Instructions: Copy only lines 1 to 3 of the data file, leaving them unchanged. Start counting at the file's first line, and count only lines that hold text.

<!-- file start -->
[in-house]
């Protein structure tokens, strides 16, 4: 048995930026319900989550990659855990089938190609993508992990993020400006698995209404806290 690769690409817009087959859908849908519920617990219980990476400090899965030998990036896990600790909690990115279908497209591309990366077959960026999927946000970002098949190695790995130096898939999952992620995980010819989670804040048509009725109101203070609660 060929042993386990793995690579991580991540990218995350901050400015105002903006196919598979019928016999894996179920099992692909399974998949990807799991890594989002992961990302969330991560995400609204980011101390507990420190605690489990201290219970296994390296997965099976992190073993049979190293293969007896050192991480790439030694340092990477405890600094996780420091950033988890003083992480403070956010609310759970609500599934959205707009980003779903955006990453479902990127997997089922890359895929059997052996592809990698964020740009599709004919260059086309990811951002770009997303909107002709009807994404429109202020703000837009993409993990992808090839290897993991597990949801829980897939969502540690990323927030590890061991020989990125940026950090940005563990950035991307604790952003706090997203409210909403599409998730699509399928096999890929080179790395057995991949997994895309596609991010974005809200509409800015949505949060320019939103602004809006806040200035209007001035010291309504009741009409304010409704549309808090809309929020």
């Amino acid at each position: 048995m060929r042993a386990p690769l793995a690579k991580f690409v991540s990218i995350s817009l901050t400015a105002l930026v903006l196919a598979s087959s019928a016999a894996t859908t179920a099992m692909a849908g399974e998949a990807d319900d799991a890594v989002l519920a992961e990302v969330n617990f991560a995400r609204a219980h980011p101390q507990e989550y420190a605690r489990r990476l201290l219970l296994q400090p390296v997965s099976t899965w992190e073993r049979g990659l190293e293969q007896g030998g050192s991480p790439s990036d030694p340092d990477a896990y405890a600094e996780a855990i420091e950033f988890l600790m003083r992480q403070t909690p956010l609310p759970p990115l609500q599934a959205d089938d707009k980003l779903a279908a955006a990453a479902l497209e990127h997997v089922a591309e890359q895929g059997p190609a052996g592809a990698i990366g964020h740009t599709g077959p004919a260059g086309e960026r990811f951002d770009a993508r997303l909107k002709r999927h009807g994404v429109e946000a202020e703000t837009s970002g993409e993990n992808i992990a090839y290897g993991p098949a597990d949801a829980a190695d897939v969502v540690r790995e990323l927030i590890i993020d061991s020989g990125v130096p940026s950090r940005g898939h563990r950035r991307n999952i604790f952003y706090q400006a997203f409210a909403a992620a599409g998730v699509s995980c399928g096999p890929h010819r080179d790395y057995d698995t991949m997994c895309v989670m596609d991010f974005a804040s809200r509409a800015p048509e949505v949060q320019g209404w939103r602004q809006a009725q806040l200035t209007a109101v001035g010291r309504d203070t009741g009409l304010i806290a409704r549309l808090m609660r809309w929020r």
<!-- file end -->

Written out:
[in-house]
């Protein structure tokens, strides 16, 4: 048995930026319900989550990659855990089938190609993508992990993020400006698995209404806290 690769690409817009087959859908849908519920617990219980990476400090899965030998990036896990600790909690990115279908497209591309990366077959960026999927946000970002098949190695790995130096898939999952992620995980010819989670804040048509009725109101203070609660 060929042993386990793995690579991580991540990218995350901050400015105002903006196919598979019928016999894996179920099992692909399974998949990807799991890594989002992961990302969330991560995400609204980011101390507990420190605690489990201290219970296994390296997965099976992190073993049979190293293969007896050192991480790439030694340092990477405890600094996780420091950033988890003083992480403070956010609310759970609500599934959205707009980003779903955006990453479902990127997997089922890359895929059997052996592809990698964020740009599709004919260059086309990811951002770009997303909107002709009807994404429109202020703000837009993409993990992808090839290897993991597990949801829980897939969502540690990323927030590890061991020989990125940026950090940005563990950035991307604790952003706090997203409210909403599409998730699509399928096999890929080179790395057995991949997994895309596609991010974005809200509409800015949505949060320019939103602004809006806040200035209007001035010291309504009741009409304010409704549309808090809309929020």
């Amino acid at each position: 048995m060929r042993a386990p690769l793995a690579k991580f690409v991540s990218i995350s817009l901050t400015a105002l930026v903006l196919a598979s087959s019928a016999a894996t859908t179920a099992m692909a849908g399974e998949a990807d319900d799991a890594v989002l519920a992961e990302v969330n617990f991560a995400r609204a219980h980011p101390q507990e989550y420190a605690r489990r990476l201290l219970l296994q400090p390296v997965s099976t899965w992190e073993r049979g990659l190293e293969q007896g030998g050192s991480p790439s990036d030694p340092d990477a896990y405890a600094e996780a855990i420091e950033f988890l600790m003083r992480q403070t909690p956010l609310p759970p990115l609500q599934a959205d089938d707009k980003l779903a279908a955006a990453a479902l497209e990127h997997v089922a591309e890359q895929g059997p190609a052996g592809a990698i990366g964020h740009t599709g077959p004919a260059g086309e960026r990811f951002d770009a993508r997303l909107k002709r999927h009807g994404v429109e946000a202020e703000t837009s970002g993409e993990n992808i992990a090839y290897g993991p098949a597990d949801a829980a190695d897939v969502v540690r790995e990323l927030i590890i993020d061991s020989g990125v130096p940026s950090r940005g898939h563990r950035r991307n999952i604790f952003y706090q400006a997203f409210a909403a992620a599409g998730v699509s995980c399928g096999p890929h010819r080179d790395y057995d698995t991949m997994c895309v989670m596609d991010f974005a804040s809200r509409a800015p048509e949505v949060q320019g209404w939103r602004q809006a009725q806040l200035t209007a109101v001035g010291r309504d203070t009741g009409l304010i806290a409704r549309l808090m609660r809309w929020r």